Currently, China is the 19th largest investor in Romania with the total investments amounting to USD 440 million in 2016. According to an ECFR report quoting Chinese researchers and data from the National Statistics Bureau of China, the investment of China in the region grew from USD 400 million in 2009 to 1.7 billion in 2014. 95% of this investment is focused on just 6 countries of the 16 – Bulgaria, Czech Republic, Hungary, Romania, Slovenia and Poland. Just five countries out of the 16 (the previous ones minus Bulgaria) account for 80% of China-CEEC trade (whose increasing trade deficit, of 34% is noteworthy in its own right). However, if we look at the investment data in the table below, we can see that Romania’s position is not commensurate with its size and the relative importance we ascribe to it in official communications.
From the table, we see that Romania received just over 11% of total Chinese investment in the CEE region, similar to Bulgaria, but 30% lower than the figure for the Czech Republic, almost half that of Poland and three times less than Hungary, despite the size disparity. While it is normal for countries starting from smaller bases to register high rates of growth in percentages, the rate of growth for Romania’s share of Chinese investment is actually much lower than its three main competitors, Poland and Hungary registering almost a quadrupling and a quintupling, respectively, of Chinese investment in the 2009-2014 period, as opposed to Romania’s doubling. What we may gather from these figures is that Romania has been less competitive than many of its regional peers with regards to attracting Chinese investment and some of it can be laid at the feet of the government itself.
The main Chinese investors in Romania in the last years are: Huawei, China Tobacco International Europe Company, Yuncheng Plate Making, Eurosport DHS and ZTE Romania. As of this year important investments are expected – Ningbo HuaXiang Electronic Co. Ltd. has announced an investment of USD 30 million in a factory that will produce automotive parts for Mercedes, and will begin operations by 2019. Another investment was made public and it targets the building of a luxury center in Băile Govara that will be built by Zhong Hua CTM Holding.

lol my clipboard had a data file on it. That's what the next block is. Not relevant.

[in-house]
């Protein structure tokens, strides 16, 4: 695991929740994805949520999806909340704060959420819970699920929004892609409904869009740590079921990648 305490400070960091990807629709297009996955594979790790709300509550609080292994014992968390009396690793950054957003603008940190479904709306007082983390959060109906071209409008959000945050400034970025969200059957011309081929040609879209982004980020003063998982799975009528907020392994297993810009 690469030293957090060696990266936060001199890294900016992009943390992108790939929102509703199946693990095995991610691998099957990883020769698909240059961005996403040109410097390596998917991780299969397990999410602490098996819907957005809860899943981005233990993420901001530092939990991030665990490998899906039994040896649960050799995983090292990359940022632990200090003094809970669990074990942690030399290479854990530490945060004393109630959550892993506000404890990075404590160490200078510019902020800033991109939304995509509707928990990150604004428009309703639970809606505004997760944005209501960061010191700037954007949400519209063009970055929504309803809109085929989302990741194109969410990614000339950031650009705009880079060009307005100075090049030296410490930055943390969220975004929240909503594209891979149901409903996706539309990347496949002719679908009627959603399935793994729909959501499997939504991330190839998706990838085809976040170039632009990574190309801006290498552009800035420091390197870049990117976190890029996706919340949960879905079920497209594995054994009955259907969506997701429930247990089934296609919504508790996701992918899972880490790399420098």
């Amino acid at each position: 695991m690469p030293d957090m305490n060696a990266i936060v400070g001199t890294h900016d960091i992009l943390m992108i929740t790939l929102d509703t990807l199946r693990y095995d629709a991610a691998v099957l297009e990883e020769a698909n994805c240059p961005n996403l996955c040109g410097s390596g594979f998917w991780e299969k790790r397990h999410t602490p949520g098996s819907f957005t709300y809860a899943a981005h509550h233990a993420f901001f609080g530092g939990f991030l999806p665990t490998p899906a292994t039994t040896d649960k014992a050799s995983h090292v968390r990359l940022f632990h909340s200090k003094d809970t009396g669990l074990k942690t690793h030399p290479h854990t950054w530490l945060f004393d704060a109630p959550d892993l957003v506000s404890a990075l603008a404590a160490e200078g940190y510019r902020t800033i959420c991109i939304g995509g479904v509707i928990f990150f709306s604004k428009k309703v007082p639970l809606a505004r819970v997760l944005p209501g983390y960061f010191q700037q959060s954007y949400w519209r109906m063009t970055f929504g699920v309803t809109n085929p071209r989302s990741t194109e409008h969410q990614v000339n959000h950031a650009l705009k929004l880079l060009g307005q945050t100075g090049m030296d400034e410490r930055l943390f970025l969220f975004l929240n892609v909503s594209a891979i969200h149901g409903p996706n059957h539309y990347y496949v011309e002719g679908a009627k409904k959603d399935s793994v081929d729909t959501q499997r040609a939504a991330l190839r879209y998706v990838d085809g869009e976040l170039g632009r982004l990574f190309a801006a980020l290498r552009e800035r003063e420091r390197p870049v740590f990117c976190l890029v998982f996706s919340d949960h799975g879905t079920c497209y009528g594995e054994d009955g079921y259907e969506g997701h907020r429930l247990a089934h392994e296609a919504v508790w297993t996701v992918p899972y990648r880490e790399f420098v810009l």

This year, China Energy Company Limited (CEFC) finished the discussions with the KMG International group (former Rompetrol Group) to take over the Petromidia refinery and 500 fuel stations from the Kazakh state company KazMunayGas. As of 2017, the Chinese company will pay USD 680 million and will invest at least USD 3 billion during the next five years, becoming the second largest player in the Romanian fuel market, after Petrom.
Finally, some of the longer-term projects touted by both countries regarding Chinese investment in Romania have yet to come to fruition: the memorandum of cooperation for the Cernavodă Nuclear Power Plant, the joint venture for the Rovinari Coal-Fired Power plant, as well as other projects including the Tarnița Hydropower Plant.
According to the Chinese Ambassador in Romania:
“China-Romania cooperation potential is far beyond the above-mentioned results. Bilateral trade volume has not reached the level of our aspiration and enthusiasm. No China-Romania key economic project has started its construction. No Chinese company has yet won tenders for Romanian infrastructure projects such as motorways and railways. Next step, both sides need to show more confidence, to tap the potential and seek appropriate methods, in order to push forward the mutual beneficial cooperation between China and Romania”.
As the rest of the CEEC develop extensive infrastructure projects with Chinese partners, Romania has yet to realize the potential of a partnership that can be translated from the rhetoric of official visits to real highways, railways and ports. The cautiousness of the Romanian officials, the ever-changing legislation, the excessive bureaucracy, the legislative instability including yearly changes fiscal policies that are not “foreign investor-friendly”, and above all the arguable lack of drive to make the projects become reality - these are all reasons which may induce China to shift its interest towards more “action oriented” countries.
Maybe it is time to look into our neighbor’s yard not just to see that the grass is greener, but to see how we can make ours the same or even better, and doing this with the help of an old friend is bound to make the process easier.